Employers should also be aware that the IRS is issuing ACA penalties beyond Letter 226J. Failing to meet ACA-mandated deadlines under IRC 6721/6722 could result in penalty assessments via Letter 972CG or Letter 5005-A, which the IRS is currently issuing for the 2017 tax year.
The IRS may be issuing penalties for 2017 and the 2018 tax years, but the agency may go back to even earlier years, as the IRS General Counsel clarified that there is no statute of limitations for Employer Shared Responsibility Payment (ESRP) penalties.
For the 2021 tax year, the penalties associated with failing to comply with IRC 6721/6722 reporting requirements, in addition to Employer Mandate responsibilities, are increasing. Download the 2021 ACA 101 Toolkit to learn about the increasing penalty amounts, federal and state filing deadlines, tips for improving ACA compliance practices, and steps for responding to penalty notices.
A word to the wise for employers — IRS enforcement of the ACA is very real and it’s increasing in volume and dollar amounts. Reporting for the 2021 tax year may be a ways away, but now is the time to assess your ACA compliance process to ensure you’re not making any errors that could lead to penalty assessments. Reporting is growing in complexity, due in large part to a patchwork of additional state ACA reporting requirements and new 1095-C codes.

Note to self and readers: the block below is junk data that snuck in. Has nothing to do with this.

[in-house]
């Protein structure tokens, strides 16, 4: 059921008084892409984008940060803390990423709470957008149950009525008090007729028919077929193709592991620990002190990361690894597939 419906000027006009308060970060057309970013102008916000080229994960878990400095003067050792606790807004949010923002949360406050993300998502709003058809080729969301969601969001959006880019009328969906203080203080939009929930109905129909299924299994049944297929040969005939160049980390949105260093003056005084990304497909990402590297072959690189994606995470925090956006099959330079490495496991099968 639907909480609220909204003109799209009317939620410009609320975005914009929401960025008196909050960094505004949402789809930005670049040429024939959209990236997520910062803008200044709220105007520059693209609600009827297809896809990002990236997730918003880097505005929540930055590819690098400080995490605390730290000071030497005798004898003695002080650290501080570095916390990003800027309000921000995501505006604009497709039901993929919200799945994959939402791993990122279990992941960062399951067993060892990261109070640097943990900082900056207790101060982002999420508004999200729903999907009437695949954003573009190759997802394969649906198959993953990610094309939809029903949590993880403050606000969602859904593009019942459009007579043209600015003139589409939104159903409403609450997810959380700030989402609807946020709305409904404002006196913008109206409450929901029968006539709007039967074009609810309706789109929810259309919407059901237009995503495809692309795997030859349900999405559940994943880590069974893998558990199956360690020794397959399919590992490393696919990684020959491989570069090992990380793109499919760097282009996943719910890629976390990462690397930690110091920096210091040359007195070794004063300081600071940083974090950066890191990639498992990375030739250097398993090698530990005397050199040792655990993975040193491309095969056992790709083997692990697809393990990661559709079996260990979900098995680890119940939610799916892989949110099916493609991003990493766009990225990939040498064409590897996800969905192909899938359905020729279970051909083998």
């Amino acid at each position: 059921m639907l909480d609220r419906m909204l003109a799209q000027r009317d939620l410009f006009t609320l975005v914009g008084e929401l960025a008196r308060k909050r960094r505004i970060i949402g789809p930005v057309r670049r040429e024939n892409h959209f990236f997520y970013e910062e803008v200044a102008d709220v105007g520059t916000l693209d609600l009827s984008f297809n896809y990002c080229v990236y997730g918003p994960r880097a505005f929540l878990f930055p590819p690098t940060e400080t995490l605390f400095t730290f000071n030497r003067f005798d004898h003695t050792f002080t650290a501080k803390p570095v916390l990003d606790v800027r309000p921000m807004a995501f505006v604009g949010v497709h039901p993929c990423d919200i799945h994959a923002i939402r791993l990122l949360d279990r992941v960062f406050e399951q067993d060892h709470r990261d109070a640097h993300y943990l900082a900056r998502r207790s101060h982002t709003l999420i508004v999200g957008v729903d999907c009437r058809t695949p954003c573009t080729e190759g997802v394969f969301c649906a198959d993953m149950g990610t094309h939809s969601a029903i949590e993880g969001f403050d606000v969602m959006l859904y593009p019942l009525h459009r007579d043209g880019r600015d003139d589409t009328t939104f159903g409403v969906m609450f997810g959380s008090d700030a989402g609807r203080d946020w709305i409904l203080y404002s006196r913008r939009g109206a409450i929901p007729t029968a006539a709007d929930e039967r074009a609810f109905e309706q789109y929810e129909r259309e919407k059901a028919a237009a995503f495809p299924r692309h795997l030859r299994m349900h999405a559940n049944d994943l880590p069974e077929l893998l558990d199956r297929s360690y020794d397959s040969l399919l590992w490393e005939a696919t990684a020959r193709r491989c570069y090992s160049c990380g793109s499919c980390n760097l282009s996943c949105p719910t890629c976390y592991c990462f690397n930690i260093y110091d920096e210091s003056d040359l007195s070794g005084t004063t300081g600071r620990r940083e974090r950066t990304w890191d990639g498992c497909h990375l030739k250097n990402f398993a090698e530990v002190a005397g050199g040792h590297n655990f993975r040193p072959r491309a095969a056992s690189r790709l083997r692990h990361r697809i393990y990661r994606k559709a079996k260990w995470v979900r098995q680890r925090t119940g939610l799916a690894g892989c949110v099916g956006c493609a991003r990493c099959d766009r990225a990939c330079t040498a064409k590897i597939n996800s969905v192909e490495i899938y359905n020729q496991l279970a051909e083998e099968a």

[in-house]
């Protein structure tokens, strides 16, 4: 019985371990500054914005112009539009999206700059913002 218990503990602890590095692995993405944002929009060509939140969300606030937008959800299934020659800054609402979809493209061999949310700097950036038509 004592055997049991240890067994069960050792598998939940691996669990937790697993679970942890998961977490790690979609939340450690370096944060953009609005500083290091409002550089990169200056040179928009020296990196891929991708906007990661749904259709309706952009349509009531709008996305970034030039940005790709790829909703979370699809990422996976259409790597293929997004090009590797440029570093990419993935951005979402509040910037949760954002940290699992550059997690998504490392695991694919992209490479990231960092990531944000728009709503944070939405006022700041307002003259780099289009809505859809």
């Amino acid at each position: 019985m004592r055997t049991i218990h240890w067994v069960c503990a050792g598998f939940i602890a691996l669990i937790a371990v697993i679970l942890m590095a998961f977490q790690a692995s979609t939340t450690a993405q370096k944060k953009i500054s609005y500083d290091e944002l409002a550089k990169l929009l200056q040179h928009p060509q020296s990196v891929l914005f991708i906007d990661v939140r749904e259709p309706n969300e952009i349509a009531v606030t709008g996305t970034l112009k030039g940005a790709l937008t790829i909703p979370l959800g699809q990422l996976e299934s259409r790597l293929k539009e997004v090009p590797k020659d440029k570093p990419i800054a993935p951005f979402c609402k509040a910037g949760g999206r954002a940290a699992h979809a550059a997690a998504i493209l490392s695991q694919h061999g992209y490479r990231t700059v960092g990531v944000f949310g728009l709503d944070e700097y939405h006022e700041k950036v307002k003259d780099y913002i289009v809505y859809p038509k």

Best practices for minimizing ACA penalty risk with the IRS include undergoing an ACA Penalty Risk Assessment. The assessment will identify potential penalty risks, improve processes, and mitigate future penalty assessments. Your organization can receive one for free.
If you’re looking to learn more about ACA compliance in 2021 and the requirements of the Employer Mandate and state-level reporting, download The 2021 ACA Essential Guide for Employers.
If your organization has received IRS Letter 226J, download our white paper on Letter 226J to learn best practices for responding to the penalty notice.”
Want to Learn More About MEC Benefits?
MEC plans are affordable insurance options, meant to be affordable for everyday people. The right ACA-compliant MEC benefit plans save ALEs vastly more money than compared to paying either Penalty A or Penalty B for noncompliance. Learn more about why MEC benefits are important, how much it saves ALEs, and how to find the right plans for your employers in our article here.